all

sectors

combined

is

placed

at

PhP

733
.
615
M
.


Priority

recovery

and

reconstruction

needs

is

estimated

to

cost

PhP

17
.
488
B
.

Cotabato City waterfront warehouses and residential areas in the aftermath of the 1976 Moro Gulf Tsunami.

17

4
,
000

deaths

2
,
000

missing


8
,
000

injured

Understanding Disaster Risk
Reduction and Management

Hazards become disasters only if vulnerable
people and resources are exposed to them.

Risk = Hazards x Vulnerability / Capacity

Hazard








Vulnerability &


Capacity










Exposure

DISASTER




An

Act

Strengthening

the

Philippine

Disaster

Risk

Reduction

and

Management

System,

Providing

for

the

National

Disaster

Risk

Reduction

and

Management

Framework

and

Institutionalizing

the

National

Disaster

Risk

Reduction

and

Management

Plan,

Appropriating

Funds

Therefore

and

for

Other

Purposes”

Top
-
down

disaster management

Disasters as merely a
function of physical
hazards

Focus on disaster
response and
anticipation

Bottom
-
up and
participative disaster
risk reduction

Disasters mainly a
reflection of people’s
vulnerability

Integrated approach to
genuine social and
human development
to reduce disaster risk

Paradigm
Shift in Disaster
Management

From

DISASTER RESPONSE

The

provision

of

emergency

services

and

public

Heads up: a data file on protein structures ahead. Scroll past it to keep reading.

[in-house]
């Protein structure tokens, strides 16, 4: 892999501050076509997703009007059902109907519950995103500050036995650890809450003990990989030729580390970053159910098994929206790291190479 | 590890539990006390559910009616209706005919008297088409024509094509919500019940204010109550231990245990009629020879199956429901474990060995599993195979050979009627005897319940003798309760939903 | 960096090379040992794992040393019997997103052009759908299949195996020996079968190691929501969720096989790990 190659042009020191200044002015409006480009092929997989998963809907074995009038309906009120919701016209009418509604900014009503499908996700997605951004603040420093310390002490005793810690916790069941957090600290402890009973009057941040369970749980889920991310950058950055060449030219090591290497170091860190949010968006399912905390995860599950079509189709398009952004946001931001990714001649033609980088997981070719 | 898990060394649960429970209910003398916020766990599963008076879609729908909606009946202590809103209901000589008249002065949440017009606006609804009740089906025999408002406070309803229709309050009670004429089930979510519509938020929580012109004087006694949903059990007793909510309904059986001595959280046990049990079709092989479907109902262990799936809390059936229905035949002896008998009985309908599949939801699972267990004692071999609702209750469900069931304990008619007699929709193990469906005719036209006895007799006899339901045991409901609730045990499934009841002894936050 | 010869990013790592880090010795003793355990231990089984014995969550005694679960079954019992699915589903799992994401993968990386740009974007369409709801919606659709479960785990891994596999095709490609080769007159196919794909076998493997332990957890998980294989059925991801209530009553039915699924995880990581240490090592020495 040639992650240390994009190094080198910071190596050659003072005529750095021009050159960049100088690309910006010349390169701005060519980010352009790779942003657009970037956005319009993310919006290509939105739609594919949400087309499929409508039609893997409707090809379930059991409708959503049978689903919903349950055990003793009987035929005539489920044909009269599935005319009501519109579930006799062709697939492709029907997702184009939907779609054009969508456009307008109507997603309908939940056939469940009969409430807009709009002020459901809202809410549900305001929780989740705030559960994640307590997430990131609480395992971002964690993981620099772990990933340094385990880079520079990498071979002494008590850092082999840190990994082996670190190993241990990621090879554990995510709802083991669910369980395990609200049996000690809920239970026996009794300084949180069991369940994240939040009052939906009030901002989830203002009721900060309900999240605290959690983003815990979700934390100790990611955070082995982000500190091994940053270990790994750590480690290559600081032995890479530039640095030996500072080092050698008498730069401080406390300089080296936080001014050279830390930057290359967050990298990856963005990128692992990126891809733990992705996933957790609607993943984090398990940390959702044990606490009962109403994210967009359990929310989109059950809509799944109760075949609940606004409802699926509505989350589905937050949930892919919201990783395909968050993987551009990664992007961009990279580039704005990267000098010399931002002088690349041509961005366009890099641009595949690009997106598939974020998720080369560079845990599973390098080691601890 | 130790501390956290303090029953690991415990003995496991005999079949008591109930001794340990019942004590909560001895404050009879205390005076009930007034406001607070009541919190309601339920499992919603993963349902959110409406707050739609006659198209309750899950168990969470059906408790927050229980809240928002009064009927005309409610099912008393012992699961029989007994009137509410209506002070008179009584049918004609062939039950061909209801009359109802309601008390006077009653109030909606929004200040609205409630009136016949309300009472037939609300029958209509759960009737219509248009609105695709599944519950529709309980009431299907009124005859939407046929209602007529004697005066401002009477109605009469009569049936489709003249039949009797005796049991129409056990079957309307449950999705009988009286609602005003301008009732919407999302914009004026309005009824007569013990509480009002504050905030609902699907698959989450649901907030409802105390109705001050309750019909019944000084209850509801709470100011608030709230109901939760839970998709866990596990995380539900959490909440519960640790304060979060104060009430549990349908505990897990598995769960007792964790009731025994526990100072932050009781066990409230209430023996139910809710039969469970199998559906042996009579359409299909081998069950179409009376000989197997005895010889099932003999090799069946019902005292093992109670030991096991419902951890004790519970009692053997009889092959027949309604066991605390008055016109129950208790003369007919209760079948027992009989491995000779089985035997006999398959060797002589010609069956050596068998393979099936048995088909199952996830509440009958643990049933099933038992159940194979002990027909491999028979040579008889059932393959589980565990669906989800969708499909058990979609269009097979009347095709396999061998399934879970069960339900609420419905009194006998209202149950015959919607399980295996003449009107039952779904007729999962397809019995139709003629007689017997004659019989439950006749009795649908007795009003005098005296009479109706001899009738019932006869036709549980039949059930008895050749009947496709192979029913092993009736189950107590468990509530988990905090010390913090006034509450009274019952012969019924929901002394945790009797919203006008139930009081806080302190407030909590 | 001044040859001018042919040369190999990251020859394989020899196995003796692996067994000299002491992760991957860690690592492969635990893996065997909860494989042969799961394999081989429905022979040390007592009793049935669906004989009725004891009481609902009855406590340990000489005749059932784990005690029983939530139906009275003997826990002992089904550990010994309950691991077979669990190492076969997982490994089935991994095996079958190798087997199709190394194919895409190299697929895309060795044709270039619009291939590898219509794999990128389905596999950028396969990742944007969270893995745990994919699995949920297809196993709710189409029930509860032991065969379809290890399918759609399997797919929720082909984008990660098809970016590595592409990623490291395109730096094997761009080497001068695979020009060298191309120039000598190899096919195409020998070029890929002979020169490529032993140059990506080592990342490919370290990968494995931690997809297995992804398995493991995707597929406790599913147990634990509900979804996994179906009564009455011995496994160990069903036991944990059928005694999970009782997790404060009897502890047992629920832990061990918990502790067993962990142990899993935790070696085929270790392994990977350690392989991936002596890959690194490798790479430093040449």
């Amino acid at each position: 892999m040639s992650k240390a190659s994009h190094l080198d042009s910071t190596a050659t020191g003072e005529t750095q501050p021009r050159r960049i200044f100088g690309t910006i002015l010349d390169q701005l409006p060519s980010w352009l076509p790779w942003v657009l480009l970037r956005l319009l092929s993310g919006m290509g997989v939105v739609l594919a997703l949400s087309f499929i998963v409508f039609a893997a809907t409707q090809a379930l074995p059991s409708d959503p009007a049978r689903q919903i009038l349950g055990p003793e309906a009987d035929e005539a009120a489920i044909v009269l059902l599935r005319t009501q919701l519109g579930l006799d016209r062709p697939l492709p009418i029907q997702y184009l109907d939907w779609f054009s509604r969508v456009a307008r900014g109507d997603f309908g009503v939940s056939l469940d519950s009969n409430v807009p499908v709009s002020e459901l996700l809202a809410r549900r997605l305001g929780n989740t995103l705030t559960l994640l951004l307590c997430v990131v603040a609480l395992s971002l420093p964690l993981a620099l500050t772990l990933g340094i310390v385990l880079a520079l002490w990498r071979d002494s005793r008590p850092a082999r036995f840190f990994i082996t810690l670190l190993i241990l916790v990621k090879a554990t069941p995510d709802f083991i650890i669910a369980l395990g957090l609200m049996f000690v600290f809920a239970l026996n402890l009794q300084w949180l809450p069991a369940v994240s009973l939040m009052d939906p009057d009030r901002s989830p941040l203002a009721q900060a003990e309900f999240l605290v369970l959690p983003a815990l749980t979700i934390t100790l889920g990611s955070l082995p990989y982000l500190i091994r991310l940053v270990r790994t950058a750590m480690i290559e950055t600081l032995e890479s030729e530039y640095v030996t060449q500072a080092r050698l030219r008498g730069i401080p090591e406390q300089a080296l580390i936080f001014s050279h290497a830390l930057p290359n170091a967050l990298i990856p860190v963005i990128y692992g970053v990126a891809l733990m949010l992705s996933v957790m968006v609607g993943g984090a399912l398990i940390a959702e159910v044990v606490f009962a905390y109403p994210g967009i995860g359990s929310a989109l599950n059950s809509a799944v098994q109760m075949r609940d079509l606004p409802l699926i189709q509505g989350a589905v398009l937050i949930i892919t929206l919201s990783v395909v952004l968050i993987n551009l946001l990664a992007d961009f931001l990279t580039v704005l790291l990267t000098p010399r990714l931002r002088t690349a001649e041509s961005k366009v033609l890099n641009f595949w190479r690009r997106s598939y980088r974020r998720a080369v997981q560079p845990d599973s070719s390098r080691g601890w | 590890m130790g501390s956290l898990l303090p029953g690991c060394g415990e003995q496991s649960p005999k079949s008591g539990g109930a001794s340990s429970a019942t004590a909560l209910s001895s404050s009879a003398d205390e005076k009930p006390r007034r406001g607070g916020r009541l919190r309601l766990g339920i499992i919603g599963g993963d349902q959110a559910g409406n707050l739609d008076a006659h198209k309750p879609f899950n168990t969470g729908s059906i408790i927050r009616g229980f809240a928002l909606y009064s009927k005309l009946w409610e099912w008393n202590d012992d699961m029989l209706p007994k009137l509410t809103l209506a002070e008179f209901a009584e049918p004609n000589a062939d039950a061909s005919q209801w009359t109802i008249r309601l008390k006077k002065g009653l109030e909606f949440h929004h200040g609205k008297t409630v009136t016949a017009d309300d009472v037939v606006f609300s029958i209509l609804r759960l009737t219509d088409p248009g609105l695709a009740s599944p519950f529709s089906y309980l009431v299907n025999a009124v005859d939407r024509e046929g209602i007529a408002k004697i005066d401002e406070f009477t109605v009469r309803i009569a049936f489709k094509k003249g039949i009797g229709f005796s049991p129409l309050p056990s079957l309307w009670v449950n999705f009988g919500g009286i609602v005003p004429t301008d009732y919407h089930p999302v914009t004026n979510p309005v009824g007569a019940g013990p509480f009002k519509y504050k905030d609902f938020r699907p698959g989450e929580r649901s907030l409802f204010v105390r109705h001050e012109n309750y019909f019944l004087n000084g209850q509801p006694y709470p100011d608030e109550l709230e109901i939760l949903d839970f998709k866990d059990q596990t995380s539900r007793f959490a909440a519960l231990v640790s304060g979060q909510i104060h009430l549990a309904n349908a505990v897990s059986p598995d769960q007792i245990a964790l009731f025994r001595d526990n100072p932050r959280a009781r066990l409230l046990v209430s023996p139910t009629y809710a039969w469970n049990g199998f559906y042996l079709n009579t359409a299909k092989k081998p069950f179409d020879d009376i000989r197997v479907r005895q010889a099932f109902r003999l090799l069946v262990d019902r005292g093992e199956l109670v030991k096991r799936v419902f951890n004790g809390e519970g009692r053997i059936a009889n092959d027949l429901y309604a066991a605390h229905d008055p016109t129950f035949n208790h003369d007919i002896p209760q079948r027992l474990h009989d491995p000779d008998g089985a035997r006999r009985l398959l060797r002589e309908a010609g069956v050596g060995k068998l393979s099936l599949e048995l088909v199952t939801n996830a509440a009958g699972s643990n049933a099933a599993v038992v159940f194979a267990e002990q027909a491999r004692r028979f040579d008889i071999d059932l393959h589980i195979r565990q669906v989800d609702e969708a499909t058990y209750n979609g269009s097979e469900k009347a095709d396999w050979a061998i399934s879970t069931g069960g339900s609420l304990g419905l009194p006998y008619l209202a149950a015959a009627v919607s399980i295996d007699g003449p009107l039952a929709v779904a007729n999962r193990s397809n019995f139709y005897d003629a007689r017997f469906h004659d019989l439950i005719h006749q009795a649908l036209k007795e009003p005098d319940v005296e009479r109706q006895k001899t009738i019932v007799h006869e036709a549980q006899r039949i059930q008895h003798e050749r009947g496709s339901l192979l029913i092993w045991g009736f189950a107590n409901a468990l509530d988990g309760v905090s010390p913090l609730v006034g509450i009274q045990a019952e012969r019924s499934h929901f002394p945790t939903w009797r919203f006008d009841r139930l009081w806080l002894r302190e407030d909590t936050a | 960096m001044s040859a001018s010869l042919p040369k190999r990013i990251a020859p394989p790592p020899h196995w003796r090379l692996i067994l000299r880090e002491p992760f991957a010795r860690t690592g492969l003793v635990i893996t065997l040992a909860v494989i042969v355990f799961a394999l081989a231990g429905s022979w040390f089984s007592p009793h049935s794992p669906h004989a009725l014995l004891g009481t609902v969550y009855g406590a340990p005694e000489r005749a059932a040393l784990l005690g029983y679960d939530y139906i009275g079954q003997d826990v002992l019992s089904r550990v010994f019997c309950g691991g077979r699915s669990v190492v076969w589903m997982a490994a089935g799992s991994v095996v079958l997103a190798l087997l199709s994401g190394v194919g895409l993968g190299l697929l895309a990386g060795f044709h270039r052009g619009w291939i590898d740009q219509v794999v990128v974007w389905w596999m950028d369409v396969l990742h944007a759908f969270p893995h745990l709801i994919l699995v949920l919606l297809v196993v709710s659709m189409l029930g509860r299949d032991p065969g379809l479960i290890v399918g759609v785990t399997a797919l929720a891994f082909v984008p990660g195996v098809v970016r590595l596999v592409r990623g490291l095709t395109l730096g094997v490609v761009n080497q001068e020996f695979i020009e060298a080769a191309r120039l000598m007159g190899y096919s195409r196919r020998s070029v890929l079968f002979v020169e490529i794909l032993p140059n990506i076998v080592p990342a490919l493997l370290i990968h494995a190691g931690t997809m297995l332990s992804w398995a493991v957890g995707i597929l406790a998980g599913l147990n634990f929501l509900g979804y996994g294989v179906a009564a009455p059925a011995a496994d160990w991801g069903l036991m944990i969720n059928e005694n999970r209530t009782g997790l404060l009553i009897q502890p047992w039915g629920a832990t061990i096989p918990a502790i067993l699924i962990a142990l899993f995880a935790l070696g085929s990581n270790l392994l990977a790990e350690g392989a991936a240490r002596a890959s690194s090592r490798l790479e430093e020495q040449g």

assistance

during

or

immediately

after

a

disaster

in

order



to

save

lives,



reduce

health

impacts,



ensure

public

safety

and



meet

the

basic

subsistence



needs

of

the

people



affected
.



Disaster

response

is

predominantly

focused

on

immediate

and

short
-
term

needs

and

is

sometimes

called

“disaster

relief”
.



A

systematic

effort

to

analyze

and

manage

the

causes

of

disasters

by

reducing

the

vulnerabilities

and

enhancing

capacities

in

order

to

lessen

the

adverse

impacts

of

hazards

and

the

probability

of

disaster
.

To

DISASTER RISK REDUCTION

Living with Risks


Disasters are not the necessary result of natural hazards but occur
only when these natural hazards intersect with built environment
(physical), particularly poorly located and poorly constructed
development, as well as social, economic and other environmental
vulnerabilities.


Natural hazards can not be directly managed. The characteristics of
the built environment and underlying factors of a vulnerable
condition can be managed.


Therefore, the only thing that can be done is to manage the built
environment and address underlying factors or dynamic pressures of
vulnerable conditions to reduce vulnerabilities as well as disaster
risks.







DRRM Framework


The DRRM Law provides a responsive and proactive manner of
addressing disasters through a framework that:


prioritizes community level disaster risk reduction and
prevention focusing on the most vulnerable sectors


s
trengthens local capacities


e
nsures broad
-